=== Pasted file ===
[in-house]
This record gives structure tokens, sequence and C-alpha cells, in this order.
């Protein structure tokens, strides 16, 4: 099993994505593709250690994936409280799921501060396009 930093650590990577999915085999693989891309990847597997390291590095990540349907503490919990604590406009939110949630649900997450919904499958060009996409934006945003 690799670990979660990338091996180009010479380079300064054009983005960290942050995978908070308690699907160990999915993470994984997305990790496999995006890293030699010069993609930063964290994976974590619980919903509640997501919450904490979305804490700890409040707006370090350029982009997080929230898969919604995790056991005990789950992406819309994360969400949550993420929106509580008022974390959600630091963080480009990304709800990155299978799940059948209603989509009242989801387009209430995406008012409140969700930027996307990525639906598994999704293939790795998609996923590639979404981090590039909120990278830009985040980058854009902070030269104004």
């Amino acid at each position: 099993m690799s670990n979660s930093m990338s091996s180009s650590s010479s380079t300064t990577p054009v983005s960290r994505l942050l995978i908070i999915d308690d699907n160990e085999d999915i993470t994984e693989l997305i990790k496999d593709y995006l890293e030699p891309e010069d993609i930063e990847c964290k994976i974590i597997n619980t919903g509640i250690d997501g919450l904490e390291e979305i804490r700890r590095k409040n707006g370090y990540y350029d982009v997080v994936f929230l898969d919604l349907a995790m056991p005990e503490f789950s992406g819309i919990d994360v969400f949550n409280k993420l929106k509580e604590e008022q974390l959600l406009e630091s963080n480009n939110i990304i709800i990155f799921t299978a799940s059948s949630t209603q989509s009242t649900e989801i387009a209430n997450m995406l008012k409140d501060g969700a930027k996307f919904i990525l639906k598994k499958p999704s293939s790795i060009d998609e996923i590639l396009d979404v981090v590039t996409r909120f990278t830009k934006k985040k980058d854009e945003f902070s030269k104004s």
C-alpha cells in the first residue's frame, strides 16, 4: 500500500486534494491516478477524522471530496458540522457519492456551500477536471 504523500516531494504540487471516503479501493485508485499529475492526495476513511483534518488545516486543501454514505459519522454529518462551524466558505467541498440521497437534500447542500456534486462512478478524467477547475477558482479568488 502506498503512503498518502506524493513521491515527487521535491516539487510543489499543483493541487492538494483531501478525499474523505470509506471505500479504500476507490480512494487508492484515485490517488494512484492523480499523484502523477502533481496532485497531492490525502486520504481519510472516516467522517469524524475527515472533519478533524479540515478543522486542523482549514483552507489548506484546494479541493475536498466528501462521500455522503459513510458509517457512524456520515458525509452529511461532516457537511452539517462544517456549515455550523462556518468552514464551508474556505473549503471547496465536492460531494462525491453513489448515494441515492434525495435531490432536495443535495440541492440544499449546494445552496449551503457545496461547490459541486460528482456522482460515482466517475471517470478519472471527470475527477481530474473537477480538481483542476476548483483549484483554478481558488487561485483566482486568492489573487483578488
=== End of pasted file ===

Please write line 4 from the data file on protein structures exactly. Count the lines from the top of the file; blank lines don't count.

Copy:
């Amino acid at each position: 099993m690799s670990n979660s930093m990338s091996s180009s650590s010479s380079t300064t990577p054009v983005s960290r994505l942050l995978i908070i999915d308690d699907n160990e085999d999915i993470t994984e693989l997305i990790k496999d593709y995006l890293e030699p891309e010069d993609i930063e990847c964290k994976i974590i597997n619980t919903g509640i250690d997501g919450l904490e390291e979305i804490r700890r590095k409040n707006g370090y990540y350029d982009v997080v994936f929230l898969d919604l349907a995790m056991p005990e503490f789950s992406g819309i919990d994360v969400f949550n409280k993420l929106k509580e604590e008022q974390l959600l406009e630091s963080n480009n939110i990304i709800i990155f799921t299978a799940s059948s949630t209603q989509s009242t649900e989801i387009a209430n997450m995406l008012k409140d501060g969700a930027k996307f919904i990525l639906k598994k499958p999704s293939s790795i060009d998609e996923i590639l396009d979404v981090v590039t996409r909120f990278t830009k934006k985040k980058d854009e945003f902070s030269k104004s």